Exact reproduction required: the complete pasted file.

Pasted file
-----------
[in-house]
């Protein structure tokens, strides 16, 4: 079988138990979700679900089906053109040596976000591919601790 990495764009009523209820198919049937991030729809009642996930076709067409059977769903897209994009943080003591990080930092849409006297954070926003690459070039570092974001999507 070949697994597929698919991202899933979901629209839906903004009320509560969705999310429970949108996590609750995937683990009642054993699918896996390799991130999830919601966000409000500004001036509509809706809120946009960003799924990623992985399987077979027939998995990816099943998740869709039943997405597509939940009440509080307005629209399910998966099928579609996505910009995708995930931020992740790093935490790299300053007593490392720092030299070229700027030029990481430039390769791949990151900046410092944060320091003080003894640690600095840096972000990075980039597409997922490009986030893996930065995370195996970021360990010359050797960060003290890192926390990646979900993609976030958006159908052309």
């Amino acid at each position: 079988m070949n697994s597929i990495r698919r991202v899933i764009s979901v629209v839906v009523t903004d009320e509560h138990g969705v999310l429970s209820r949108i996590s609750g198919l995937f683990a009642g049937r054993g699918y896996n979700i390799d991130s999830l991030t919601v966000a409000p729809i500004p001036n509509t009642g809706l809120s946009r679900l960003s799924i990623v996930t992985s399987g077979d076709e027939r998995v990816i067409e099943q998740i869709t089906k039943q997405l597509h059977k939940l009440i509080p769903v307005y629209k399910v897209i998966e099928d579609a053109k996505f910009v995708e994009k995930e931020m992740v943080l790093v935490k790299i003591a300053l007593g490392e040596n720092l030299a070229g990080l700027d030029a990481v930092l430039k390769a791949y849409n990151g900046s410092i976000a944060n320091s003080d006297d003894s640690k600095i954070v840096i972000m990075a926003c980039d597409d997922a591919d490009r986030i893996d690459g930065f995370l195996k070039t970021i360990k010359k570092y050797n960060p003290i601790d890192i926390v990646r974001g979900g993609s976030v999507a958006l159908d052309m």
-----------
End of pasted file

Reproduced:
[in-house]
């Protein structure tokens, strides 16, 4: 079988138990979700679900089906053109040596976000591919601790 990495764009009523209820198919049937991030729809009642996930076709067409059977769903897209994009943080003591990080930092849409006297954070926003690459070039570092974001999507 070949697994597929698919991202899933979901629209839906903004009320509560969705999310429970949108996590609750995937683990009642054993699918896996390799991130999830919601966000409000500004001036509509809706809120946009960003799924990623992985399987077979027939998995990816099943998740869709039943997405597509939940009440509080307005629209399910998966099928579609996505910009995708995930931020992740790093935490790299300053007593490392720092030299070229700027030029990481430039390769791949990151900046410092944060320091003080003894640690600095840096972000990075980039597409997922490009986030893996930065995370195996970021360990010359050797960060003290890192926390990646979900993609976030958006159908052309």
């Amino acid at each position: 079988m070949n697994s597929i990495r698919r991202v899933i764009s979901v629209v839906v009523t903004d009320e509560h138990g969705v999310l429970s209820r949108i996590s609750g198919l995937f683990a009642g049937r054993g699918y896996n979700i390799d991130s999830l991030t919601v966000a409000p729809i500004p001036n509509t009642g809706l809120s946009r679900l960003s799924i990623v996930t992985s399987g077979d076709e027939r998995v990816i067409e099943q998740i869709t089906k039943q997405l597509h059977k939940l009440i509080p769903v307005y629209k399910v897209i998966e099928d579609a053109k996505f910009v995708e994009k995930e931020m992740v943080l790093v935490k790299i003591a300053l007593g490392e040596n720092l030299a070229g990080l700027d030029a990481v930092l430039k390769a791949y849409n990151g900046s410092i976000a944060n320091s003080d006297d003894s640690k600095i954070v840096i972000m990075a926003c980039d597409d997922a591919d490009r986030i893996d690459g930065f995370l195996k070039t970021i360990k010359k570092y050797n960060p003290i601790d890192i926390v990646r974001g979900g993609s976030v999507a958006l159908d052309m």